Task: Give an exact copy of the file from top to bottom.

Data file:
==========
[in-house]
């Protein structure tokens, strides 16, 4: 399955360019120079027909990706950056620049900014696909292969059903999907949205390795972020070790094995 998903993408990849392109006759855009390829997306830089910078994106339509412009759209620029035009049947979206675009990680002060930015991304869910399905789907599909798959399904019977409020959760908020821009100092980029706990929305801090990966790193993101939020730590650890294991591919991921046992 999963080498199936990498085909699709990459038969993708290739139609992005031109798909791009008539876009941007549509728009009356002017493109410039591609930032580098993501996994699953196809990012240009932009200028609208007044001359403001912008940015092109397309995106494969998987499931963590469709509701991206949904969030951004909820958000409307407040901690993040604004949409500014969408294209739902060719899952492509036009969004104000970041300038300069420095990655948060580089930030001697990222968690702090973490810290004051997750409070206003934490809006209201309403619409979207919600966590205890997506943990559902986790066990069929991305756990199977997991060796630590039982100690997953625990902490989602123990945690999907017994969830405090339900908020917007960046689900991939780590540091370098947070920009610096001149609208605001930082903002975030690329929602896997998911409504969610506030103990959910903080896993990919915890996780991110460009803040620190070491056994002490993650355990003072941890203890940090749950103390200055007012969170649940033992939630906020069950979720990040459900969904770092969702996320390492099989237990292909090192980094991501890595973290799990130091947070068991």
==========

[in-house]
């Protein structure tokens, strides 16, 4: 399955360019120079027909990706950056620049900014696909292969059903999907949205390795972020070790094995 998903993408990849392109006759855009390829997306830089910078994106339509412009759209620029035009049947979206675009990680002060930015991304869910399905789907599909798959399904019977409020959760908020821009100092980029706990929305801090990966790193993101939020730590650890294991591919991921046992 999963080498199936990498085909699709990459038969993708290739139609992005031109798909791009008539876009941007549509728009009356002017493109410039591609930032580098993501996994699953196809990012240009932009200028609208007044001359403001912008940015092109397309995106494969998987499931963590469709509701991206949904969030951004909820958000409307407040901690993040604004949409500014969408294209739902060719899952492509036009969004104000970041300038300069420095990655948060580089930030001697990222968690702090973490810290004051997750409070206003934490809006209201309403619409979207919600966590205890997506943990559902986790066990069929991305756990199977997991060796630590039982100690997953625990902490989602123990945690999907017994969830405090339900908020917007960046689900991939780590540091370098947070920009610096001149609208605001930082903002975030690329929602896997998911409504969610506030103990959910903080896993990919915890996780991110460009803040620190070491056994002490993650355990003072941890203890940090749950103390200055007012969170649940033992939630906020069950979720990040459900969904770092969702996320390492099989237990292909090192980094991501890595973290799990130091947070068991």